While we spend much of our time basking in the glories of mid to high-end gear (hey, I’ve just packed up and returned nearly $40k-worth of Trinnov gear!), we can get equally excited about the value on offer from stuff that’s closer to entry-level. Sony produces equipment covering just about as wide an affordability gamut as any company, and this STR-DH790 is one step up from its latest base-level DH590 AV receiver.

So let’s see what features have been selected for inclusion and exclusion, given the $849 price-point.

The box is marked with a headline power specification of 145W × 7’, which sounds impressive (and is up from the 140W of the previous model). But of course power ratings are complex things. This figure is something called the ‘Reference Power Output’, measured into six ohms at 1kHz and allowing THD of 0.9%. For better comparison purposes I’d go with a different provided measure: 90W per channel across the full audio bandwidth into 6 ohms at 0.09% THD, two channels driven. That would mean an output of around 67W per channel into eight ohms, or perhaps a touch more given the reduced current demands.

There are seven channels and they are organised with sufficient flexibility to allow you to bi-amp the front stereo pair of speakers, or to drive rear surround or a pair of height speakers for Dolby Atmos and DTS:X, both of which are supported.

There are couple of compromises. First, you’d need to stick with speakers of at least six ohms nominal impedance in order to protect your warranty. Four-ohm speakers are not supported. Second, all but the front left and right channels use spring-clip connections, not binding posts. They accept cable up to about 1.5mm thick, but we think this is a step too far in economy.
There are four HDMI inputs, all supporting all the good stuff you’d expect. According to the specs (Sony rarely skimps on specifications) they support up to 4K and UHD at up to 60Hz, HDR10, Hybrid Log-Gamma and Dolby Vision, 3D, Deep Colour, the BT.2020 colour space, and the all-important HDCP 2.2 copy protection system. There’s a single HDMI output.

There are no analogue video connections of any kind, but four stereo analogue audio inputs, as well as one coaxial and one optical digital audio. So not a generous collection, but enough to cover the requirements of most systems, and more than enough for most entry and middling systems. There’s also a proper 6.5mm headphone socket on the left of the front panel.
Not included with this receiver are some things that those used to higher-cost gear might expect. There is no support for a second zone. There is no support for media from USB (however there is a 5V/1A power supply in the form of a USB socket so you can power a phone or iPod plugged in via an analogue input).

And notably there is support for networking at all, either Wi-Fi or Ethernet.However there is Bluetooth, which may be far more important for those seeking a receiver at this price point. It supports the AAC codec, so most Apple device users should get the best Bluetooth sound possible. It doesn’t support aptX, nor Sony’s LDAC.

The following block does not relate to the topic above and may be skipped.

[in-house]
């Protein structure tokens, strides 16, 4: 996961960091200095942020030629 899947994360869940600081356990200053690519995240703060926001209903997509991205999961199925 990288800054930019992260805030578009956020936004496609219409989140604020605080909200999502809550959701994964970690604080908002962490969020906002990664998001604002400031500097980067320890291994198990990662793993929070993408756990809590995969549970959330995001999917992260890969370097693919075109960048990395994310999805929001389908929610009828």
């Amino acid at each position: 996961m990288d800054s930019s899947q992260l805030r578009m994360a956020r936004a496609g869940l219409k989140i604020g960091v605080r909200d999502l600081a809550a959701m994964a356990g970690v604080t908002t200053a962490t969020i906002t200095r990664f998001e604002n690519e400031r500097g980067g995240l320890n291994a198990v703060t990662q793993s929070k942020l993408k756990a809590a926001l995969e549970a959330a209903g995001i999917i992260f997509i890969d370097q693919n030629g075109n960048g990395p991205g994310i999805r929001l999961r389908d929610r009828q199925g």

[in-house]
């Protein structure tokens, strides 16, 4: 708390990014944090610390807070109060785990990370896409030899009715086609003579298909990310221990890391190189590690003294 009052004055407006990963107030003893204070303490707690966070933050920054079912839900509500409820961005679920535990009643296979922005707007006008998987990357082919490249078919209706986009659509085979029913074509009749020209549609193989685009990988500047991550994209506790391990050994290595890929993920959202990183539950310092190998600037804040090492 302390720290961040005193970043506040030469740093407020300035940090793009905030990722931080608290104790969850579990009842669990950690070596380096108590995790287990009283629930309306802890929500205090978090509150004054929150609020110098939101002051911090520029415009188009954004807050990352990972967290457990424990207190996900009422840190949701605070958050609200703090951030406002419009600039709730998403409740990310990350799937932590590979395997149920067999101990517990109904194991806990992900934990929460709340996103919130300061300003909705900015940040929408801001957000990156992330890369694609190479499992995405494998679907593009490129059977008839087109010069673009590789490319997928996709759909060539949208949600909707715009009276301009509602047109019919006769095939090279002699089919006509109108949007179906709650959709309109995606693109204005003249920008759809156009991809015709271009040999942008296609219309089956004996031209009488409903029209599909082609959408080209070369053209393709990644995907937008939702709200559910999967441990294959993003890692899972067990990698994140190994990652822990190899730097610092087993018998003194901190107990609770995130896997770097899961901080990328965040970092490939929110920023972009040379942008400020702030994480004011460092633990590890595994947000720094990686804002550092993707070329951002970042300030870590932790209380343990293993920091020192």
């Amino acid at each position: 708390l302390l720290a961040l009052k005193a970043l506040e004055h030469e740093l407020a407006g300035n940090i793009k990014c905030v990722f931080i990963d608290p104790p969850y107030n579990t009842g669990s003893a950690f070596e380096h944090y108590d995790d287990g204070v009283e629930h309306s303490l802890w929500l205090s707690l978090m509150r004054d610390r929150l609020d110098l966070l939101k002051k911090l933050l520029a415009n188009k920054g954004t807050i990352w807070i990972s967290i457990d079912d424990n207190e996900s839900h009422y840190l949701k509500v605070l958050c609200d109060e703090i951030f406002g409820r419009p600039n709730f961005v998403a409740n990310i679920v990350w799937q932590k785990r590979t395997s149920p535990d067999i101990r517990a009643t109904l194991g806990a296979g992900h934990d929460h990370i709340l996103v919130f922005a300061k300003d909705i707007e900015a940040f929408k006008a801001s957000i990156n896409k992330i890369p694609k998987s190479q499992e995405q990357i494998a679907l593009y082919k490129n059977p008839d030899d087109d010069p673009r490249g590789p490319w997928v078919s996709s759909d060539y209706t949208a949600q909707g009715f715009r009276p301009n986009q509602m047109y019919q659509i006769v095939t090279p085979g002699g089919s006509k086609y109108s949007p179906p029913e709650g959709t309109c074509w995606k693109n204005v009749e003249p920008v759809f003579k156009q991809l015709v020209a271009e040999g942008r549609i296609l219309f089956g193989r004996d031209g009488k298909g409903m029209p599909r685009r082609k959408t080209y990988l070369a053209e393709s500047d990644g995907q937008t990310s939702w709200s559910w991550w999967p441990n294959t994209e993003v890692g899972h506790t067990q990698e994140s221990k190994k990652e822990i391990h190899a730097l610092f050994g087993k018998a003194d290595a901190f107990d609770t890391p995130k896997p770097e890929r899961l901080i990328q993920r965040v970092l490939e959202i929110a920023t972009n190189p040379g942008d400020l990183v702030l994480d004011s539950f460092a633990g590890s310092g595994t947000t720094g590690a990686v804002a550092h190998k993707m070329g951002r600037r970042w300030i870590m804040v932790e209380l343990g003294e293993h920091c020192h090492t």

So… is the lack of network support a deal breaker? I say no. Most networky things AV receivers do can also be done by far less expensive Blu-ray and UHD Blu-ray players. And, indeed, I used Sony’s latest $349 UBP-X700 Ultra-HD Blu-ray player with this unit, and they effectively worked as one device (see panel below).

This panel will link to our review of the UBP-X700 when available.

Further, much of the networking stuff may be duplicated in your TV — especially given that Sony’s own models (such as our award-winning KD65-A1 OLED) favour the Android interface which is absolutely born to network. We didn’t have the A1 to hand, but for Netflix I used the Netflix app on an LG OLED TV and had it deliver the sound to the Sony receiver via the HDMI cable using the Audio Return Channel. This arrangement worked almost as seamlessly.
The two-prong power cable is of modest thickness and is fixed. A stubby Sony infrared remote is provided. There is, of course, no app or network control available.

When you start up the receiver it presents a kind of basic user menu across the screen of your TV. This can overlay whatever video signal is being throughput, even UHD HDR BT.2020 stuff, and it can be invoked at any time with the ‘Home’ key. The four options are ‘Watch’, which lets you choose one of the four HDMI inputs, ‘Listen’, which lets you choose from Bluetooth, the FM tuner (there is no AM tuner) and SA/CD analogue or digital, ‘Easy Setup’ which invokes a settings wizard, the inappropriately-named ‘Sound Effect’, and ‘Speaker Settings’ which allows manual adjustments to speaker settings.

The receiver comes with a calibration microphone for the auto-calibration system, which sets speaker sizes, levels, distances and EQ. This was fast and easy to use, and involves putting the included microphone in just one position. There was no check step at the end, so after it had finished I went to the ‘Speaker Settings’ and found that while the levels and distances seemed to be right, the speakers had all been set to ‘Large’, even the ceiling speakers. These two-way 8-inch Jamo models are very competent as far as ceiling speakers go, but I really don’t want them (nor any of my other speakers) trying to handle 20Hz signals. So I tweaked those settings manually.

Most of the sound-field settings ended up with a rather strong bass, much higher than that normally provided by AV receivers. Who does it right? Yamaha, Denon, Marantz on the one hand, with a more subdued subwoofer level, or Sony on the other hand, with one that’s at least six decibels higher? I brought down the bass level a little, but really, let your subwoofer’s capacity, your own taste and your neighbours’ complaints determine the optimum level for you.